Easy Currant Scones

currant-scones.jpgOne of my favorite ways to make a lazy weekend morning feel special is with scones. And these currant scones by Martha Stewart are simple in composition (without any forethought I had all the ingredients on hand) and are easy enough to whip up while everyone is still lolling around in jammies. I made these scones last weekend for company and they were a huge hit; light (um, seeming), flaky, and delicious. And everyone was happy to simply nibble these special treats alongside fresh fruit. Easy peasy.
Currant Scones

Unfortunately this recipe (from an old issue of Martha Stewart Living) was not in Martha’s online recipe database to link directly to. They end up looking just like this photo (credited to a different currant scone recipe); the process is very similar but the recipes are different. Below is the recipe I use.

  • 4 cups all-purpose flour, plus more for work surface
  • 2 tablespoons granulated sugar
  • 2 tablespoons baking powder
  • 1 teaspoon baking soda
  • 1½ teaspoons salt

  • 1 cup (2 sticks) cold unsalted butter, cut into small pieces (plus more for serving)
  • 1¼ cups buttermilk (if you don’t have buttermilk, just add a splash of lemon juice to nearly the full quantity of milk and let it sit for 5 minutes; you’ll see the milk curdle a bit)
  • 1 cup currants (or raisins or cranberries; if using cranberries, consider also adding some orange zest)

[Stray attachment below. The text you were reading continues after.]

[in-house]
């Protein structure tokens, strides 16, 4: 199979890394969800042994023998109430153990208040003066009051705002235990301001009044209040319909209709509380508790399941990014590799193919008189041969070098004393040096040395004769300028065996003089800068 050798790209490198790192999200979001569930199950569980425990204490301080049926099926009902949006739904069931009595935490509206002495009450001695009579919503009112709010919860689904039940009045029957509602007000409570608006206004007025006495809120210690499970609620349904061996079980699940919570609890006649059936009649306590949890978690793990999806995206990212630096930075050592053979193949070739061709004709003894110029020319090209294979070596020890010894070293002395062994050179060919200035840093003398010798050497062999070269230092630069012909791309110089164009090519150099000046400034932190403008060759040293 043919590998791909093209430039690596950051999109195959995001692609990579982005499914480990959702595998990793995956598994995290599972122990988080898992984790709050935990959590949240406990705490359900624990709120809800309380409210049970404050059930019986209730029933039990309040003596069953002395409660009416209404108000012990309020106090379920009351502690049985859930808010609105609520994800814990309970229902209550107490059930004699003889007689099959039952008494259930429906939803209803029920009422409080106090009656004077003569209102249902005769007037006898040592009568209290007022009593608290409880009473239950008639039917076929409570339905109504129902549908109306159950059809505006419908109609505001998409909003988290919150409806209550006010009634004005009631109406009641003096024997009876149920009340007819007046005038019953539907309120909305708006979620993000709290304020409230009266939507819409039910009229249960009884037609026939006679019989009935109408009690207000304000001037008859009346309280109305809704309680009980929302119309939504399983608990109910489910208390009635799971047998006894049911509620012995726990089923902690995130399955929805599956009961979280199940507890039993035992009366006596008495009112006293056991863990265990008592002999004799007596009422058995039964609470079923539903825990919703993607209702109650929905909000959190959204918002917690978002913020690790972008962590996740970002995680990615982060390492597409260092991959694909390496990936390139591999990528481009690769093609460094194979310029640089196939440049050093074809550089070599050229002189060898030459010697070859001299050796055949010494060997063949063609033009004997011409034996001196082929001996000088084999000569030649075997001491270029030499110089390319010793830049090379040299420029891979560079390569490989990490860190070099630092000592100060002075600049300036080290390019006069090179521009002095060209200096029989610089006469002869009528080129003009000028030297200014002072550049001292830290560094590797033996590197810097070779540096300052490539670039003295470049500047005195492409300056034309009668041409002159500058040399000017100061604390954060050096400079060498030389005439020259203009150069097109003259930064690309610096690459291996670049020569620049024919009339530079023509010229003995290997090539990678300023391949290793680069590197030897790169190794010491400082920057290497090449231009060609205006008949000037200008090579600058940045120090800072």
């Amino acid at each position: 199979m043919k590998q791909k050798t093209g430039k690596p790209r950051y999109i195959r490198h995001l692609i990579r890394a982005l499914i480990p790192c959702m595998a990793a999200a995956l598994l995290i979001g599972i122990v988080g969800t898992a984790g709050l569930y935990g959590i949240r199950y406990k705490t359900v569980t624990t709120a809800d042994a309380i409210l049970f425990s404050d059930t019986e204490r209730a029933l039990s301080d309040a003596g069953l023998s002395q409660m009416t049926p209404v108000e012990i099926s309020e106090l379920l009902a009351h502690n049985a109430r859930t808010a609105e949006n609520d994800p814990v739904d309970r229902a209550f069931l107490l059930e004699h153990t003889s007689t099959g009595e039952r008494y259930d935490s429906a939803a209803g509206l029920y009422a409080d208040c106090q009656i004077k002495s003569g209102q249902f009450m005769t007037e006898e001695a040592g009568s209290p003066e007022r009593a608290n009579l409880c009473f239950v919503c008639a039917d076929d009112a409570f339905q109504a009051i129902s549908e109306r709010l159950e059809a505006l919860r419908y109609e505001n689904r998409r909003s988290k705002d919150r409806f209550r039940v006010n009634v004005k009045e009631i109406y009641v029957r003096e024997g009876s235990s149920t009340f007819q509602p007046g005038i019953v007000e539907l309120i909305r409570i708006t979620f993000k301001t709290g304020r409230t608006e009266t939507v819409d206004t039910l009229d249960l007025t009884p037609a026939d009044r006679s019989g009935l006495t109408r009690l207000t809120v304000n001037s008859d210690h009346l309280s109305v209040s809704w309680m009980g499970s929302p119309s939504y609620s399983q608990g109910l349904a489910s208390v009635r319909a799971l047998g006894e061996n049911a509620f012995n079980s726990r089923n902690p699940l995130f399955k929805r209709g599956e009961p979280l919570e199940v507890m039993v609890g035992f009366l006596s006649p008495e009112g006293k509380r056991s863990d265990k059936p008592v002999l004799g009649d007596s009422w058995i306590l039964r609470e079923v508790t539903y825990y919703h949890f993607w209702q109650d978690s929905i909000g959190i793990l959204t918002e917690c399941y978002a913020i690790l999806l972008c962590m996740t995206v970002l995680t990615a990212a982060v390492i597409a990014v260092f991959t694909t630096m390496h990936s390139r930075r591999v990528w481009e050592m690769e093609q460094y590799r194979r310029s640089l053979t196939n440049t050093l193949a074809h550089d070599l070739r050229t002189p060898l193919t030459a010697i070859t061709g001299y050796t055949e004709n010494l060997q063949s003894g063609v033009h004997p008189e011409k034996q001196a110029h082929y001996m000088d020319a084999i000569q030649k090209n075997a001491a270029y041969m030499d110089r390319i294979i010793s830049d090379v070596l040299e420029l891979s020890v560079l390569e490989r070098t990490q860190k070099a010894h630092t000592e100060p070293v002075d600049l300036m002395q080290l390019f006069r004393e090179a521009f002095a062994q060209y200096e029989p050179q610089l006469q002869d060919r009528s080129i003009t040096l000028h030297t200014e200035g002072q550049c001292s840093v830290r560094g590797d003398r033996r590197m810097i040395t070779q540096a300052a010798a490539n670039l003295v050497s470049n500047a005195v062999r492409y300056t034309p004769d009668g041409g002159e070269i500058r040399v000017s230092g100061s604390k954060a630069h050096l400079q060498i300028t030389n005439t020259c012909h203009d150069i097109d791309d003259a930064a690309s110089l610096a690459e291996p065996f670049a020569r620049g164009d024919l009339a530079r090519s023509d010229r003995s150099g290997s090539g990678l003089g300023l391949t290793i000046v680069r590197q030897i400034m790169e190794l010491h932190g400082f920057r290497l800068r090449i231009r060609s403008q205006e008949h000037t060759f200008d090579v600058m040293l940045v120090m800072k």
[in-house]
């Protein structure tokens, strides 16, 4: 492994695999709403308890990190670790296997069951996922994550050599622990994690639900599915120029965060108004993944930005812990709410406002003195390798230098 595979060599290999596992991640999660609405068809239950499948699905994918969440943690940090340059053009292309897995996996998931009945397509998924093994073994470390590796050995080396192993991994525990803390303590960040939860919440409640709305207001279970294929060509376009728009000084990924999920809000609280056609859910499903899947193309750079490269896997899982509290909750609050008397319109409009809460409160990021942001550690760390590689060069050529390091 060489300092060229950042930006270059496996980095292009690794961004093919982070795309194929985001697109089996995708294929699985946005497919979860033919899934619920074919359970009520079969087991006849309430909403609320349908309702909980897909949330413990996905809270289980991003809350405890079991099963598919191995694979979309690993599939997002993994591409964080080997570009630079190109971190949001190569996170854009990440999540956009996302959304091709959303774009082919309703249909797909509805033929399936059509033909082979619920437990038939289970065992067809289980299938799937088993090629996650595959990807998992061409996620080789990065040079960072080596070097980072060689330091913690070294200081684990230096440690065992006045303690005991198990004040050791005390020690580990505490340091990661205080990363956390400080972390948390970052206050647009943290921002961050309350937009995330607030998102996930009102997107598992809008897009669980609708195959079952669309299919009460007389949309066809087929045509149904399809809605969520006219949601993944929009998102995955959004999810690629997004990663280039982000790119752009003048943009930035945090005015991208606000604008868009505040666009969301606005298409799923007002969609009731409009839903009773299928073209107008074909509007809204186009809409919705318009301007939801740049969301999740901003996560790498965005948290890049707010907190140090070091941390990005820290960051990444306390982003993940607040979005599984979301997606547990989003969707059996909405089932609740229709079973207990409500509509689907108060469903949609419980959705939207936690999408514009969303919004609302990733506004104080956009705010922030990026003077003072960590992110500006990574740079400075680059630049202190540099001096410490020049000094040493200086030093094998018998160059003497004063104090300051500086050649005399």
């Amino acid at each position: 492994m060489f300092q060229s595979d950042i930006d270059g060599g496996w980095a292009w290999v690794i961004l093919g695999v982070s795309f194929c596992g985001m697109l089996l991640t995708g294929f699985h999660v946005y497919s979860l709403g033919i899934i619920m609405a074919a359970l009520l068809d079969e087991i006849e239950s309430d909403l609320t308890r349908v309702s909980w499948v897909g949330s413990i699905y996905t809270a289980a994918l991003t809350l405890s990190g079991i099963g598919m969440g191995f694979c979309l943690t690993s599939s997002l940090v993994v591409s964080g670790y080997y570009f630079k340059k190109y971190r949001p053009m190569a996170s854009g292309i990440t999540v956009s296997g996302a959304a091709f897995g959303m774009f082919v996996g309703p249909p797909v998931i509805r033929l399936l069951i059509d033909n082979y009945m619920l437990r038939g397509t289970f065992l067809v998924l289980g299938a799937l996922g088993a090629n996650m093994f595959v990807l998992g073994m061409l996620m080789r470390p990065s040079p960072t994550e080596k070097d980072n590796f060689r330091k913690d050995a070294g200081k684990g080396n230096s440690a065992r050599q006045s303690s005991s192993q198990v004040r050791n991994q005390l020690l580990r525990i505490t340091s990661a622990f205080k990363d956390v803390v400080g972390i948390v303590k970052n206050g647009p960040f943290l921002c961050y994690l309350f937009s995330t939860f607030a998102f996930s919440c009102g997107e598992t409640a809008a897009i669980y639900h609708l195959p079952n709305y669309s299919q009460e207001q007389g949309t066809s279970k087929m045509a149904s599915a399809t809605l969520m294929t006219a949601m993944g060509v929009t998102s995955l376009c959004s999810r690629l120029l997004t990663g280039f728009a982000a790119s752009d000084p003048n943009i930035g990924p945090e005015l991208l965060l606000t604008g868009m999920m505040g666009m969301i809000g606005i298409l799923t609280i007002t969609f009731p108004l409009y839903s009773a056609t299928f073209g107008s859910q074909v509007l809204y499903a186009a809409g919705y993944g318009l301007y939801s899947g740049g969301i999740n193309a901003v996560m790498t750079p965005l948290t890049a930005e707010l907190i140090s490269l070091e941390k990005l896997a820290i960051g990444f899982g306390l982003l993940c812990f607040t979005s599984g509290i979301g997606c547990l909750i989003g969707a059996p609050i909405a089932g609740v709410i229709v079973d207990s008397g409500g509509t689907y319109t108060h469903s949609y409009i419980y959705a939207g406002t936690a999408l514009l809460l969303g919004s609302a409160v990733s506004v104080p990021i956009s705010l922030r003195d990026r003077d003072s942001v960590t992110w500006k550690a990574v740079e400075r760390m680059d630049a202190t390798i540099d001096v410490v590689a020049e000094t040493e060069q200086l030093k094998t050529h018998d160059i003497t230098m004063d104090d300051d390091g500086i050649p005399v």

• 1 large egg, lightly beaten
  • 1/4 cup sanding or granulated sugar

    1. Preheat oven to 350 degrees. Line a baking sheet with parchment (or use a Silpat mat). In a Cuisinart, briefly process flour, sugar, baking powder, baking soda, and salt to mix (alternatively, you could whisk by hand).

    2. Add butter to flour mixture and process until it resembles coarse meal (again, you could do this by hand with a pastry cutter or two forks). Add buttermilk and currants. Stir to combine.

    3. On a lightly floured surface (I use a cutting board for easy cleanup), roll out dough about 1 inch thick. Using a 2½ inch biscuit cutter, cut as many rounds as possible and place on baking sheet. Reroll scraps and continue cutting until all dough is used up. (It’s also cute to make heart-shaped scones with heart cookie cutters, or if you want to forego cookie cutters, you could roll the dough into a square or rectangle shape and cut triangle wedges with a knife.)

    4. Lightly brush the top of each scone with egg; sprinkle with sanding sugar. Bake until golden, 20 to 25 minutes. Transfer to a wire rack. Serve with butter and preserves on the side.

    Image credit: Martha Stewart currant scones